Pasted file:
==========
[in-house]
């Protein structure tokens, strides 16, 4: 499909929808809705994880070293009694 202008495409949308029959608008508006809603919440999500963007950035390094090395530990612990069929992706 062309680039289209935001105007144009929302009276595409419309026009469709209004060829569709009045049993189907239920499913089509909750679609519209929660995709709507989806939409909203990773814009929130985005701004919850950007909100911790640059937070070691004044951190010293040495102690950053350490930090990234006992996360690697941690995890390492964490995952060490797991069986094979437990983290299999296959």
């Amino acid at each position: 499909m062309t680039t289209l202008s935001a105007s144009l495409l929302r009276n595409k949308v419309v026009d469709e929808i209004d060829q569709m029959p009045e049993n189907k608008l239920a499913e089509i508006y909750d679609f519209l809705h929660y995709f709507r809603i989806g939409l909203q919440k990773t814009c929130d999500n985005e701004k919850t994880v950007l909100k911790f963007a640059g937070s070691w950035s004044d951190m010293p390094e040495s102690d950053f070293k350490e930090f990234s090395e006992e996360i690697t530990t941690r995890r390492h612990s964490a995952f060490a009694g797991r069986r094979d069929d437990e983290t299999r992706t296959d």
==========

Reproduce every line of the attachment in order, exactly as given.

[in-house]
């Protein structure tokens, strides 16, 4: 499909929808809705994880070293009694 202008495409949308029959608008508006809603919440999500963007950035390094090395530990612990069929992706 062309680039289209935001105007144009929302009276595409419309026009469709209004060829569709009045049993189907239920499913089509909750679609519209929660995709709507989806939409909203990773814009929130985005701004919850950007909100911790640059937070070691004044951190010293040495102690950053350490930090990234006992996360690697941690995890390492964490995952060490797991069986094979437990983290299999296959």
């Amino acid at each position: 499909m062309t680039t289209l202008s935001a105007s144009l495409l929302r009276n595409k949308v419309v026009d469709e929808i209004d060829q569709m029959p009045e049993n189907k608008l239920a499913e089509i508006y909750d679609f519209l809705h929660y995709f709507r809603i989806g939409l909203q919440k990773t814009c929130d999500n985005e701004k919850t994880v950007l909100k911790f963007a640059g937070s070691w950035s004044d951190m010293p390094e040495s102690d950053f070293k350490e930090f990234s090395e006992e996360i690697t530990t941690r995890r390492h612990s964490a995952f060490a009694g797991r069986r094979d069929d437990e983290t299999r992706t296959d």